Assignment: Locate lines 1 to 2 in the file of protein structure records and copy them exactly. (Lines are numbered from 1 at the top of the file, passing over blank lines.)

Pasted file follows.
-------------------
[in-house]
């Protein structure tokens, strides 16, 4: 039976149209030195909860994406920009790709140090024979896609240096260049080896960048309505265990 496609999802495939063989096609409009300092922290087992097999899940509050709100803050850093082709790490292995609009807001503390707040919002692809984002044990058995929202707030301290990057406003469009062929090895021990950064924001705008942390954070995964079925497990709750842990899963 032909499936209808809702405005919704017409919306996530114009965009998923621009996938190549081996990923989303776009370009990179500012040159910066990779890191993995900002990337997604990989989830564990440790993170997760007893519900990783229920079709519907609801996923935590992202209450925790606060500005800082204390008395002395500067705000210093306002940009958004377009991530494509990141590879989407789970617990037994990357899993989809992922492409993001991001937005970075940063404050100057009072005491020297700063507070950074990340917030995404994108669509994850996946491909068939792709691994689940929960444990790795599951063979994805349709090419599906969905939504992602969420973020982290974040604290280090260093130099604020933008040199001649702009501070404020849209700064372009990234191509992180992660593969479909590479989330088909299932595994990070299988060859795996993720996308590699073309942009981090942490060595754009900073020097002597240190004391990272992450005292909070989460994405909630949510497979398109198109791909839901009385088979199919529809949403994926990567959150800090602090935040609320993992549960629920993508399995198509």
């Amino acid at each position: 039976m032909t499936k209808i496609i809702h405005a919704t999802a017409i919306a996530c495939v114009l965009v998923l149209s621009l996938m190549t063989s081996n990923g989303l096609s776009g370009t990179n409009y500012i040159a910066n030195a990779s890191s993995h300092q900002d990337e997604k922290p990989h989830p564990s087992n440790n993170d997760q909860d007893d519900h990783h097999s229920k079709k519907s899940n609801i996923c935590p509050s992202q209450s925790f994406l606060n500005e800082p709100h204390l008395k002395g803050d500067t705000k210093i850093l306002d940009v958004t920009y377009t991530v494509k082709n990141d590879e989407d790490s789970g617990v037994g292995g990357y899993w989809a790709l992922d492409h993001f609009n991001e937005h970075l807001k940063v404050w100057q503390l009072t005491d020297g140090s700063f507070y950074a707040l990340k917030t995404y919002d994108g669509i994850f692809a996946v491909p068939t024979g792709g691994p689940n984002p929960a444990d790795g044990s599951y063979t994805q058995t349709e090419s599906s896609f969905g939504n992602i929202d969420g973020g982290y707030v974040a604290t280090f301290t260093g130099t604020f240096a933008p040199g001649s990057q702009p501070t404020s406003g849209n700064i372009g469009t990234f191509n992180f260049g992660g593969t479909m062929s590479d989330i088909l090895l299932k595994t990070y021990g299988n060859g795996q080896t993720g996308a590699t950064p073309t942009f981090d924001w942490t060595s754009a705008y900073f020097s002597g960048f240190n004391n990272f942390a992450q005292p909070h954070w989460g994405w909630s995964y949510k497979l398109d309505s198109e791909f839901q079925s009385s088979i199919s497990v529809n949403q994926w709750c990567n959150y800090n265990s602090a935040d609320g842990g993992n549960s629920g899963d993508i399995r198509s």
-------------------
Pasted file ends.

[in-house]
């Protein structure tokens, strides 16, 4: 039976149209030195909860994406920009790709140090024979896609240096260049080896960048309505265990 496609999802495939063989096609409009300092922290087992097999899940509050709100803050850093082709790490292995609009807001503390707040919002692809984002044990058995929202707030301290990057406003469009062929090895021990950064924001705008942390954070995964079925497990709750842990899963 032909499936209808809702405005919704017409919306996530114009965009998923621009996938190549081996990923989303776009370009990179500012040159910066990779890191993995900002990337997604990989989830564990440790993170997760007893519900990783229920079709519907609801996923935590992202209450925790606060500005800082204390008395002395500067705000210093306002940009958004377009991530494509990141590879989407789970617990037994990357899993989809992922492409993001991001937005970075940063404050100057009072005491020297700063507070950074990340917030995404994108669509994850996946491909068939792709691994689940929960444990790795599951063979994805349709090419599906969905939504992602969420973020982290974040604290280090260093130099604020933008040199001649702009501070404020849209700064372009990234191509992180992660593969479909590479989330088909299932595994990070299988060859795996993720996308590699073309942009981090942490060595754009900073020097002597240190004391990272992450005292909070989460994405909630949510497979398109198109791909839901009385088979199919529809949403994926990567959150800090602090935040609320993992549960629920993508399995198509």